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Reading Food Labels: Are Your Kids Getting the Proper Nutrition?

Most parents have a pretty good idea of what is good for their kids and what isn’t. On the “good” list are natural foods like fresh fruits, vegetables, nuts, whole grains, and lean meats. Items like chips, candy, and soda, on the other hand, get relegated to the “bad” list. But there are a whole host of food items that land in the nebulous in-between area. Are granola bars good for your kids? What about processed luncheon meats? Is whole grain white bread equivalent to wheat? Natural juices still have a lot of sugar; is that okay? There are plenty of pertinent questions to ask when it comes to the food you provide for your children and sometimes it can be difficult to tell what is good and what isn’t. So here are a few guidelines to follow when reading the labels.

First and foremost, you should address the issue of additives. Since it has been determined that canned or frozen items can retain all the nutrients of fresh, the major detractor to buying these less expensive items is all the extras that are crammed in there. Sodium is an extremely common preservative, but when you start adding up how much your child eats in a day, you may be shocked to find that they’re getting two or three times as much as the recommended amount (or even more). Then there are chemical preservatives and artificial colors and flavors to contend with, not to mention the ingredients on the list that you can’t even decipher (much less figure out what they’re contributing to nutritional value). Your best bet is to go organic to avoid these items whenever possible. You might also look for “natural” products, but there is no guarantee of this claim, while items that bear the USDA Certified Organic label come with authentication.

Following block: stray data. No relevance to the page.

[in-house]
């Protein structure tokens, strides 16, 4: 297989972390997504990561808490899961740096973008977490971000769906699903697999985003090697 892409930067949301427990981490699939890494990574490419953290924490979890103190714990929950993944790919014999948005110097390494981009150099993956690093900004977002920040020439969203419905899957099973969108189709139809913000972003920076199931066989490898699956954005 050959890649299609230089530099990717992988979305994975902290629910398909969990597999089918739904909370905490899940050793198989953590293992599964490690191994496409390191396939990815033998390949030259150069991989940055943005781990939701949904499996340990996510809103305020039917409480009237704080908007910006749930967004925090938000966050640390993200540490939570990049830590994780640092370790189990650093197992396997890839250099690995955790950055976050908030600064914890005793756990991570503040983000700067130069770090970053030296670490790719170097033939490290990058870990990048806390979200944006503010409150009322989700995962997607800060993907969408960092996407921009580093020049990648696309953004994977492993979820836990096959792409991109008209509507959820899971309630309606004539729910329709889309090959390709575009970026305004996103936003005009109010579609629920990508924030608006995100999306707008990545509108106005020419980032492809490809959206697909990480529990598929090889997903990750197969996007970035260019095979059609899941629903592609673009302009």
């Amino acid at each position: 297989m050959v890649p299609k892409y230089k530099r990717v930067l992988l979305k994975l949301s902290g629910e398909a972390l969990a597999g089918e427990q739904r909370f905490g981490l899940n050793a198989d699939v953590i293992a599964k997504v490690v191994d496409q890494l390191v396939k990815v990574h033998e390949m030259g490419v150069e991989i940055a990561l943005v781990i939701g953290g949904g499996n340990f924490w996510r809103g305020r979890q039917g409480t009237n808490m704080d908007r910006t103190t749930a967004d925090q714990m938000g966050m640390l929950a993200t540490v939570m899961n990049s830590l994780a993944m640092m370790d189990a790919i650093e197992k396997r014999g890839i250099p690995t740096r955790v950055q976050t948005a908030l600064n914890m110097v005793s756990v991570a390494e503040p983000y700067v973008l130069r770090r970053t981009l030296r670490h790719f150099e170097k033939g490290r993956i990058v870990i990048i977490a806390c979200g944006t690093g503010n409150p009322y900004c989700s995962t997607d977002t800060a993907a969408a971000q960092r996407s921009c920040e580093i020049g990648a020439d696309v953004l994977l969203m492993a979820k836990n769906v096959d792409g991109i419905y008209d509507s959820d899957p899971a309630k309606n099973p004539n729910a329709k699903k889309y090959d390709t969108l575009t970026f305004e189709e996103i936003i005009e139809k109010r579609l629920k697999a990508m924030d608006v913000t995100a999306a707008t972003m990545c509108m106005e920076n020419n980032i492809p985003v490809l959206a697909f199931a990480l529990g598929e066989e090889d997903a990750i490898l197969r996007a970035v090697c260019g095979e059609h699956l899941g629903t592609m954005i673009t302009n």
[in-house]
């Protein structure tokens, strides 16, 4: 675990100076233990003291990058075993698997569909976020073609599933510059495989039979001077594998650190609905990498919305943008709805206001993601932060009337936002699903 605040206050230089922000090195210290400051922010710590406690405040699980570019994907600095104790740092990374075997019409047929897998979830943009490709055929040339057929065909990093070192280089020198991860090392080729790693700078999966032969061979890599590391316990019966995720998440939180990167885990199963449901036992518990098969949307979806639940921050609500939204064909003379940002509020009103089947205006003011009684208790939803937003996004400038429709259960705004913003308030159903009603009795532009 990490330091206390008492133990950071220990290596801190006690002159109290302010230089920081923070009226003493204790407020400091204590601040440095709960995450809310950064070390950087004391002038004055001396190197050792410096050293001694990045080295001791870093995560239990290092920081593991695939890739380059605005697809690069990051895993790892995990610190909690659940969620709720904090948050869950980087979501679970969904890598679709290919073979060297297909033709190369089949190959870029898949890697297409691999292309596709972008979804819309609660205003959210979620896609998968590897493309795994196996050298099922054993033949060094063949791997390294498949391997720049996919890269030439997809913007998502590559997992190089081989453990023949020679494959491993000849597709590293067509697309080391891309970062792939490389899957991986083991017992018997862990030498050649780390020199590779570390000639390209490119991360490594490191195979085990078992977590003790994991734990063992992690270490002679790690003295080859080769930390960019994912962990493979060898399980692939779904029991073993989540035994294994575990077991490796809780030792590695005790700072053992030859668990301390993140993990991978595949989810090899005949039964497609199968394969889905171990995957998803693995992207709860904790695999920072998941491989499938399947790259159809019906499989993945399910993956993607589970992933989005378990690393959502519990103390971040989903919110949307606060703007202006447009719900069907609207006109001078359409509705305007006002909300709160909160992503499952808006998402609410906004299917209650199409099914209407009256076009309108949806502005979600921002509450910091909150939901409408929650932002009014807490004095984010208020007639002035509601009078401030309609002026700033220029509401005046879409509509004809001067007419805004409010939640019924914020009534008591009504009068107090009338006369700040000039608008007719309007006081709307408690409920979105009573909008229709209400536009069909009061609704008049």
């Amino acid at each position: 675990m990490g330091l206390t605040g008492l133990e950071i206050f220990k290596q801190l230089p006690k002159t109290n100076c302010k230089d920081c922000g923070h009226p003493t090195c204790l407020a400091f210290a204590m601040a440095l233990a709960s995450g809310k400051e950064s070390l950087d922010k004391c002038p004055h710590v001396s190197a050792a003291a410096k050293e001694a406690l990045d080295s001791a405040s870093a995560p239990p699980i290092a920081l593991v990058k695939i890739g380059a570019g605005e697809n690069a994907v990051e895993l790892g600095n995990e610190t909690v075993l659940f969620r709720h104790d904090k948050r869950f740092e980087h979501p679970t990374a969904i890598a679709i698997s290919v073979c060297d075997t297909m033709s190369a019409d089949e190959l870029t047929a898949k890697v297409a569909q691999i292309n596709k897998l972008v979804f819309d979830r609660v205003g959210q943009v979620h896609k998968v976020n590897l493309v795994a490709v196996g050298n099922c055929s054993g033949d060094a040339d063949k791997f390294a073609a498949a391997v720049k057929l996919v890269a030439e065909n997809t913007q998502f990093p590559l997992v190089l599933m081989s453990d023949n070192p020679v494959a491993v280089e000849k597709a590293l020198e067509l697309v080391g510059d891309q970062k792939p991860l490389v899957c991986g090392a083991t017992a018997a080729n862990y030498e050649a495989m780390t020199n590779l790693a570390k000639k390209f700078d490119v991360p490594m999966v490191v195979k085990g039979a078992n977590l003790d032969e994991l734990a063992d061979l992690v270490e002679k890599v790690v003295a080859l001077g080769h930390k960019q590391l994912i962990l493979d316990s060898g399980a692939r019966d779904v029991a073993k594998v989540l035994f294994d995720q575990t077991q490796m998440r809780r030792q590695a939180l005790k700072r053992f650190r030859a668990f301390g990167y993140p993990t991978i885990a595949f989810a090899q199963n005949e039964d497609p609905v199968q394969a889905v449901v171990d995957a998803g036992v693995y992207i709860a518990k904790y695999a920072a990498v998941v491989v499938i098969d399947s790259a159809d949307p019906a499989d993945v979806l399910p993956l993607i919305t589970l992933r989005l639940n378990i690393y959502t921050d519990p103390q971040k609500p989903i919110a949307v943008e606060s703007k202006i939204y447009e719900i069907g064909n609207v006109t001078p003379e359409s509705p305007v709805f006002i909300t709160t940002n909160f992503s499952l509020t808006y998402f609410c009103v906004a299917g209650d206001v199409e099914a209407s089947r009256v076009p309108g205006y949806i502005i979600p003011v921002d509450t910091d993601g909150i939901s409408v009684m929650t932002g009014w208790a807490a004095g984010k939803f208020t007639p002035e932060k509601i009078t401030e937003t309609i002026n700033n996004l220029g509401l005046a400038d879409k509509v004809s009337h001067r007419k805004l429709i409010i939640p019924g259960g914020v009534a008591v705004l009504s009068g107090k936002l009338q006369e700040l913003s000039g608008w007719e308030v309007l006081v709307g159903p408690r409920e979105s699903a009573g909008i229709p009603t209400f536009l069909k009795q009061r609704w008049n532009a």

Next you’ll want to look at the content of fat, sugar, carbohydrates, protein, and fiber listed. Starting with fats, you’ll want to go for fairly low numbers. Although some fat in the diet is necessary and good, certain fats are better than others. Trans fats are out, saturated fats are not very good, and unsaturated fats are considered the best (although they should be consumed in moderation). Sugars should also be avoided when possible (or found in natural sources like fruits), while carbohydrates and protein are our main source of fuel, meaning they can generally be consumed in larger quantities. As for fiber, most people simply don’t get enough. So high-fiber foods like whole grains should be considered part of a healthy diet (they also help to prevent the absorption of some fats, making them twice as good for your kids).

Finally, see if your food items have high levels of vitamins and minerals that kids need to grow and function properly. You may want to consider giving a daily supplemental vitamin, since most kids don’t eat enough food (of any type) to cover the bases. But you can certainly try to give them as many natural sources of vitamins as possible.

About the Author

Sarah Danielson writes for SeaReach Labels where you can find custom security labels and stickers.